Wage and hour violations of temp workers increasing in Illinois
The temporary staffing industry is growing in Chicago and across the state. The number of workers employed by temporary staffing agencies increased by a third over the last five years, according to U.S. Census data.
Class-action lawsuits filed recently detail some of the minimum wage and overtime violations faced by temporary workers. Interviews conducted as part of an investigation by The Chicago Reporter turned up many stories of unpaid work and limited redress through state wage claims.
Legislation to address the problem
California could become the first state to hold a company responsible for the actions of the temp agencies or subcontractors it hires. The law would provide a remedy for temp workers if an agency failed to pay wages or provide workers’ compensation.
During the hearing on the proposed law, workers testified about wage violations. A temporary housekeeper recounted how she sometimes had to clock out and then finish cleaning rooms to meet her quota. When she complained, she was told not to come back by the property franchise owner.
In Massachusetts, some temporary workers packaging goods destined for a major fast food restaurant did not receive overtime from their temp employer. They were told that the packaging company did not pay enough, so the agency could not pay overtime.
Illinois along with at least ten other states regulate temp and day labor agencies. In Illinois, these agencies are required to register with the state.
Class-action lawsuit on its way to the Supreme Court
The courts are also hearing cases that relate to temporary workers. The U.S. Supreme Court recently agreed to hear a wage and hour case related to an Amazon.com warehouse. The workers were temporary employees of Integrity Staffing Solutions. The staffing agency supplied workers for Amazon warehouses during busy times of the year.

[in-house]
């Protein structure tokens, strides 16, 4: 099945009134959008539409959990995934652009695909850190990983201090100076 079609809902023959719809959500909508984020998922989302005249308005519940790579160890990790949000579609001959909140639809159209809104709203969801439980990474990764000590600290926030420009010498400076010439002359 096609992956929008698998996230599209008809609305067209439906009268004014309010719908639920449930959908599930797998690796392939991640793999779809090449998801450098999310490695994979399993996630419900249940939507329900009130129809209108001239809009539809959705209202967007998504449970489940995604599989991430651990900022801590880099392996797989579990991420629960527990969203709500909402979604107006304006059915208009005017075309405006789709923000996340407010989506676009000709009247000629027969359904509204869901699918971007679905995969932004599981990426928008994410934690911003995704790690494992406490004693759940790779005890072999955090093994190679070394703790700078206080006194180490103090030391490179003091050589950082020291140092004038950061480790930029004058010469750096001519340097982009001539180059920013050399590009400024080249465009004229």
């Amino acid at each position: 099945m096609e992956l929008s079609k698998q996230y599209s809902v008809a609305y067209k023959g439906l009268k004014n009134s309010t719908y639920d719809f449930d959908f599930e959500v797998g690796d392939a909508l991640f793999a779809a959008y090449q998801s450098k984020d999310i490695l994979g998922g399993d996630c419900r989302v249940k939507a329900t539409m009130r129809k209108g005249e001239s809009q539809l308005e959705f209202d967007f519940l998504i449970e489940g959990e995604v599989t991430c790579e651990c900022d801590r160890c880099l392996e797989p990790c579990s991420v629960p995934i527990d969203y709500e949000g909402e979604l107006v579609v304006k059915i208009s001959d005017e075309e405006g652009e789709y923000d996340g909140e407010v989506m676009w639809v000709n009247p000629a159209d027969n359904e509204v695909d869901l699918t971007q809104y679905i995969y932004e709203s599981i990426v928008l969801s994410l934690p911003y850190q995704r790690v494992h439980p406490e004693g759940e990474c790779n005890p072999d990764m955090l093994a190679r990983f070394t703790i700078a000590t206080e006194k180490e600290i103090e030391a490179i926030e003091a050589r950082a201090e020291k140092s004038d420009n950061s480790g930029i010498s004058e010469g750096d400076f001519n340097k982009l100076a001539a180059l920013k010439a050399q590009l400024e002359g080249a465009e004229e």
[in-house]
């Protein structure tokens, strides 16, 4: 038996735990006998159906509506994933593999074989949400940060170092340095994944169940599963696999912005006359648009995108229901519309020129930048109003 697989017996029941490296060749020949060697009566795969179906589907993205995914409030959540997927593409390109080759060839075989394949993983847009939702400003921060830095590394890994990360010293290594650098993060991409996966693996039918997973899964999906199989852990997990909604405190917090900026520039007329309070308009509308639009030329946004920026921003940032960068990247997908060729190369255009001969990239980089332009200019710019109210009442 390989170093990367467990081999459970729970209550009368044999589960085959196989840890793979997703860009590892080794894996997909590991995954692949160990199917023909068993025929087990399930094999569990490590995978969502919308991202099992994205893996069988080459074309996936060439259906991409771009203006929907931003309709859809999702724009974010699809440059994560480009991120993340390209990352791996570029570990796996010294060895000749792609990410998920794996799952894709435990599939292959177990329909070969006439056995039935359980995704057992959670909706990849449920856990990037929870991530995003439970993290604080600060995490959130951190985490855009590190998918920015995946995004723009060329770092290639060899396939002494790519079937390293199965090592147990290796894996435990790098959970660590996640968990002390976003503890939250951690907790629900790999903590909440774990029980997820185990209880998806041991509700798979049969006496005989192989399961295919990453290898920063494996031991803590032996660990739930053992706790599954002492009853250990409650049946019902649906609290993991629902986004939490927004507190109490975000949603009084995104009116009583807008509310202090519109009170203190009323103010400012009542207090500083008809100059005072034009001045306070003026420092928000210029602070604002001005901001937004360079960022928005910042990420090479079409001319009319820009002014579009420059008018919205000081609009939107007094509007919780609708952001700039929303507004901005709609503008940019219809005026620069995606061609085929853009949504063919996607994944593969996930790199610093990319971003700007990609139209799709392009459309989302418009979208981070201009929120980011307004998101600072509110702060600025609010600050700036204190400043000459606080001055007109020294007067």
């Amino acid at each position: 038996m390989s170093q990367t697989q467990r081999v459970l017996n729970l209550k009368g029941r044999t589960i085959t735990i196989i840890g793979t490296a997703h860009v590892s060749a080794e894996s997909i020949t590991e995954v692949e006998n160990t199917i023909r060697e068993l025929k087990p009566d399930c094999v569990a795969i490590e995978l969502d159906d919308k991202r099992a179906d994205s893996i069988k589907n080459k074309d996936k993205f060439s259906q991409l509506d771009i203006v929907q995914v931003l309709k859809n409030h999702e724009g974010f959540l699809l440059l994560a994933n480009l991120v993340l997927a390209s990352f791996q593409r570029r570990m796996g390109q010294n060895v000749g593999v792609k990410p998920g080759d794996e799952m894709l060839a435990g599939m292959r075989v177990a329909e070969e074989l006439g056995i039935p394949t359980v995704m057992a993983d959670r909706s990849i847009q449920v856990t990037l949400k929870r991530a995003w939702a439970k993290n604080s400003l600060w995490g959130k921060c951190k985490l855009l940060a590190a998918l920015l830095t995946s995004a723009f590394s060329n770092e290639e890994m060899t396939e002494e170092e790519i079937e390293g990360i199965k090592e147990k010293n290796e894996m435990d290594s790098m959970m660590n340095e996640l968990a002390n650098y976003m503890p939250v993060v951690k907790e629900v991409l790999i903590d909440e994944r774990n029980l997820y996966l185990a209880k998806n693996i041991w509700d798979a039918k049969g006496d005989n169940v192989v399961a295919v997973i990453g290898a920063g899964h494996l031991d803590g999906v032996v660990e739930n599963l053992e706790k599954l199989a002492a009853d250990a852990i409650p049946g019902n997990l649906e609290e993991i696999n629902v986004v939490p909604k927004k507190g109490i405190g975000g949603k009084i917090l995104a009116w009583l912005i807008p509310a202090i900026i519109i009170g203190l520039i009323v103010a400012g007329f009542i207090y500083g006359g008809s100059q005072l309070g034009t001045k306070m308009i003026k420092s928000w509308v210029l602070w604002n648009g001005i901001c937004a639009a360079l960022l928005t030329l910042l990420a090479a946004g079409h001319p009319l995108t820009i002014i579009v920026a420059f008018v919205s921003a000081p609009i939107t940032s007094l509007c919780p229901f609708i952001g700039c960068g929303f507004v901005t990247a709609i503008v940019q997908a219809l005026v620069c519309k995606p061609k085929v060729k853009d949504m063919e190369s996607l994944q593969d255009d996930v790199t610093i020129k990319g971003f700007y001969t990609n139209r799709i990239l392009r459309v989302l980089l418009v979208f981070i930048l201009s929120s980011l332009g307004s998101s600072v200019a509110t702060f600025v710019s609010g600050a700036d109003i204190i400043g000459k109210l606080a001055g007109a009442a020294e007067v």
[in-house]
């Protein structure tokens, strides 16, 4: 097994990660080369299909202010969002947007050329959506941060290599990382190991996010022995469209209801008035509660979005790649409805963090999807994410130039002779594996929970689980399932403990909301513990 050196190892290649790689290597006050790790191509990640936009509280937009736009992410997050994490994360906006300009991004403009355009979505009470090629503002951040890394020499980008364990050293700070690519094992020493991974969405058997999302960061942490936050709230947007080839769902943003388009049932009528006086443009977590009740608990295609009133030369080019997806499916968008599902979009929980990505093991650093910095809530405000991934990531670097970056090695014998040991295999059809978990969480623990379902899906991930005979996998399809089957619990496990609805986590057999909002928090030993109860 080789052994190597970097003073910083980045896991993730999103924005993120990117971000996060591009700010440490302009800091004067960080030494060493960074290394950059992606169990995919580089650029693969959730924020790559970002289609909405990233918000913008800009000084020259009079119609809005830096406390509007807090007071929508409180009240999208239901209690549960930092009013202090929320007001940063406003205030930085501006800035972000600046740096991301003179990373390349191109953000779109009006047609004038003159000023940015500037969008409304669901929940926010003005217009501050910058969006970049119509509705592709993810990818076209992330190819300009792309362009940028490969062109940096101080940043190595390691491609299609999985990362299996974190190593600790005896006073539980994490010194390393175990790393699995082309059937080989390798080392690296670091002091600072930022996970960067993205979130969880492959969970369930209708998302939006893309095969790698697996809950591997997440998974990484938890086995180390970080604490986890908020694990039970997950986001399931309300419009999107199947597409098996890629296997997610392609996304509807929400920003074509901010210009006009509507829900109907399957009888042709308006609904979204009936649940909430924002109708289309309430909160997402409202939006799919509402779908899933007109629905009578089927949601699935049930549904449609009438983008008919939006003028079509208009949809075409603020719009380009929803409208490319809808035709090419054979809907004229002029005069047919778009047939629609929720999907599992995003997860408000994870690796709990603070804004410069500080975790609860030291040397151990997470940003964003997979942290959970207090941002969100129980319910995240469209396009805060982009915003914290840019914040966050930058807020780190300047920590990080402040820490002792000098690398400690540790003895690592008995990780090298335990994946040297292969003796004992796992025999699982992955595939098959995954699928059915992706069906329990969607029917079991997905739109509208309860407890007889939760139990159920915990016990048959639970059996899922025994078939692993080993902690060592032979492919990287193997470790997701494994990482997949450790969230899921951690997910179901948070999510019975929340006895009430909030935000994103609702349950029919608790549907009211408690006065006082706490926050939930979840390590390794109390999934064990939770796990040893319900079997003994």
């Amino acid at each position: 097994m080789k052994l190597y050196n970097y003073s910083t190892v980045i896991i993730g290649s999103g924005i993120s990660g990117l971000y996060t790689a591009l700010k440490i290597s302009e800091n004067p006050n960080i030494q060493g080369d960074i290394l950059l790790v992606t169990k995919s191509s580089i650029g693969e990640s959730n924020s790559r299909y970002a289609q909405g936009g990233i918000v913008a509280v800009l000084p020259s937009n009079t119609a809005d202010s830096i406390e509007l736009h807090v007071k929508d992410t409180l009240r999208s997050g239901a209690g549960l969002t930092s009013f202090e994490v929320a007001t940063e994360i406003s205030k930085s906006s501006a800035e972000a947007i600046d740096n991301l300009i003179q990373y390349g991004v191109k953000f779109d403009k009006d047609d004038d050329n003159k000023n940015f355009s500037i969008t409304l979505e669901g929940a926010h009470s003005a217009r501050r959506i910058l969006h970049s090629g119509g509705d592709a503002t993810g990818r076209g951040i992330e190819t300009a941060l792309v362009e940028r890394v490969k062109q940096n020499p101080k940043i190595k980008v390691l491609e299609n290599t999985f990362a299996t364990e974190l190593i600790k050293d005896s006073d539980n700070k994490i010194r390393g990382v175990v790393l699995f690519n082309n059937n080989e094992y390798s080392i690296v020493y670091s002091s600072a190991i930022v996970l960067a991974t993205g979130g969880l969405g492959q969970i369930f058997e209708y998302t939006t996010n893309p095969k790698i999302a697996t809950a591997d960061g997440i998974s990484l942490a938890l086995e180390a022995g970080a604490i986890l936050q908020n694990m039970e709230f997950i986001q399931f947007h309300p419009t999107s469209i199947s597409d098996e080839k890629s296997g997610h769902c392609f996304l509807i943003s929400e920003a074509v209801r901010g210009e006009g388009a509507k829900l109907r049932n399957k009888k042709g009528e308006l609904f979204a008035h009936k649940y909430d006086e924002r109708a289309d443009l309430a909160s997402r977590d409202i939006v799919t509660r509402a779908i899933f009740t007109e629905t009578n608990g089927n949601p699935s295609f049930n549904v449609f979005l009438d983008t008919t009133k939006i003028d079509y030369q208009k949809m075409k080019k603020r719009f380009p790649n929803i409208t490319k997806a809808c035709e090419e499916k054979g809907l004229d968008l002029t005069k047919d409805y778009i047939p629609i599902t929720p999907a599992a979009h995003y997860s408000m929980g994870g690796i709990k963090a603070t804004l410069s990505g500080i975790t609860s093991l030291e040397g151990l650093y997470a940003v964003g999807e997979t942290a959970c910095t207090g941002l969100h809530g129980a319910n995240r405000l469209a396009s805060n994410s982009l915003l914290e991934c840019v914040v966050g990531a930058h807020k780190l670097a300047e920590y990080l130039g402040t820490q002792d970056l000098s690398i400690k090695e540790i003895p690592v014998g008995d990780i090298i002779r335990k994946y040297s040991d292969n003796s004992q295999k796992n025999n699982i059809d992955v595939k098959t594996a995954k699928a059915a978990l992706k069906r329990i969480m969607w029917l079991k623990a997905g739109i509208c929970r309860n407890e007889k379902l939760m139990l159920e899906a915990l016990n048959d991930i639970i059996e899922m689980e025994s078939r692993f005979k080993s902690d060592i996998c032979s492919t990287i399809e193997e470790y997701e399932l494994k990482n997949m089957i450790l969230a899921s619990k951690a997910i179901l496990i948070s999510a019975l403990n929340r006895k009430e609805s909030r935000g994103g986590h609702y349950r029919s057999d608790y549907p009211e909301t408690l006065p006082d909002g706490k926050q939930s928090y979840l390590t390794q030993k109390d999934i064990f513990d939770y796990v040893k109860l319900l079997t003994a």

These temporary workers needed to go through security checkpoints every time they entered or exited the warehouse as a theft prevention measure. Because there were not enough checkpoints, the wait time could take up to half-hour during the peak season.
A U.S. District Court initially dismissed the worker’s motion holding that the security screening was similar to punching a clock at the end of a shift. The 9th Circuit Court of Appeals reversed concluding that the screenings were required and performed for “Integrity’s benefit.”
Integrity argued in Supreme Court filings that the screenings were similar to walking in from a parking lot and not compensable because they are “fundamentally distinct from employees’ actual job duties.” Oral arguments and a decision are expected later this year.
Small violations may not seem like much on one day. Class-action lawsuits are often the only way to hold an employer responsible, because they bind all the small violations together. These wage violation cases are complicated; seek the assistance of an experienced employment law attorney if you suspect violations.